Earlier this year, in reporting on the SEC’s adoption of final rules mandating extensive climate disclosures, we noted that the rules were almost certainly going to generate litigation.  In fact, by the time our earlier alert was published, a lawsuit or three had already been commenced, and we have seen reports that up to 30 parties have since joined various lawsuits challenging the rules.  Among other things, one or more of the lawsuits have resulted in stays of the rules, some of those stays have been lifted but may be reinstated, and so on.

Perhaps in response to the uncertainty (dare we call it chaos?) that has developed around the rules, the SEC announced on April 4, 2024 that it will voluntarily stay implementation of the rules pending the outcomes of the various legal challenges.

While voluntary SEC stays are rare, they are not unheard of.  Aside from the various lawsuits and the possibility that the courts would impose a stay in any case, the Commission may have been motivated by the fact that 2024 is a major election year and a desire avoid (further) antagonizing the business community.  However, lest the SEC be viewed as political, the stay order asserts that it is committed to defending the rules:

“[T]he Commission is not departing from its view that the Final Rules are consistent with applicable law and within the Commission’s long-standing authority to require the disclosure of information important to investors in making investment and voting decisions. Thus, the Commission will continue vigorously defending the Final Rules’ validity in court and looks forward to expeditious resolution of the litigation.”

That being said, while the duration of the stay is uncertain, it could remain in place for quite a while.  Challenges of SEC rules have taken up to four years in some cases, and it’s anyone’s guess whether the composition or orientation of the SEC when the stay is lifted will be the same as or totally different from that of the current Commission.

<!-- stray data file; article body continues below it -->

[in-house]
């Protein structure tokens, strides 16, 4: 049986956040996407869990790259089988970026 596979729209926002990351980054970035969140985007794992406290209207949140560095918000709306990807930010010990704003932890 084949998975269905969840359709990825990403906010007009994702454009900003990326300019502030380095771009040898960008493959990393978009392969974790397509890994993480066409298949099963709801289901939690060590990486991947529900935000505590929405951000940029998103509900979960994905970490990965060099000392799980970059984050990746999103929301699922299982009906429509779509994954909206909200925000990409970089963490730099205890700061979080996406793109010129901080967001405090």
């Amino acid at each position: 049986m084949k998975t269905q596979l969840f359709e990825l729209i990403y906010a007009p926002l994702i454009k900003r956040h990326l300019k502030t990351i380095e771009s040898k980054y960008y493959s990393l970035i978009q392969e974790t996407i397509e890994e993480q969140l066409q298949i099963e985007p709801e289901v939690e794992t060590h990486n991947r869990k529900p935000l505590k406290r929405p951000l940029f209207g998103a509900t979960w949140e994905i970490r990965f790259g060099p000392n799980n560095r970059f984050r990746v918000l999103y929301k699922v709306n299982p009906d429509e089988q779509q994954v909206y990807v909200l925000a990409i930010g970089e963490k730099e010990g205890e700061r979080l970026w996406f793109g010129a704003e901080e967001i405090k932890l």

As the saying goes, “watch this space…”.

Please direct any questions or observations to Gunster securities law and corporate governance practice leader Bob Lamm.


This publication is for general information only. It is not legal advice, and legal counsel should be contacted before any action is taken that might be influenced by this publication.

About Gunster 
Gunster, Florida’s law firm for business, provides full-service legal counsel to leading organizations and individuals from its 13 offices statewide. Established in 1925, the firm has expanded, diversified and evolved, but always with a singular focus: Florida and its clients’ stake in it. A magnet for business-savvy attorneys who embrace collaboration for the greatest advantage of clients, Gunster’s growth has not been at the expense of personalized service but because of it. The firm serves clients from its offices in Boca Raton, Fort Lauderdale, Jacksonville, Miami, Naples, Orlando, Palm Beach, Stuart, Tallahassee, Tampa Bayshore, Tampa Downtown, Vero Beach, and its headquarters in West Palm Beach. With more than 290 attorneys and consultants, and over 290 committed support staff, Gunster is ranked among the National Law Journal’s list of the 500 largest law firms and has been recognized as one of the Top 100 Diverse Law Firms by Law360. More information about its practice areas, offices and insider’s view newsletters is available at www.gunster.com


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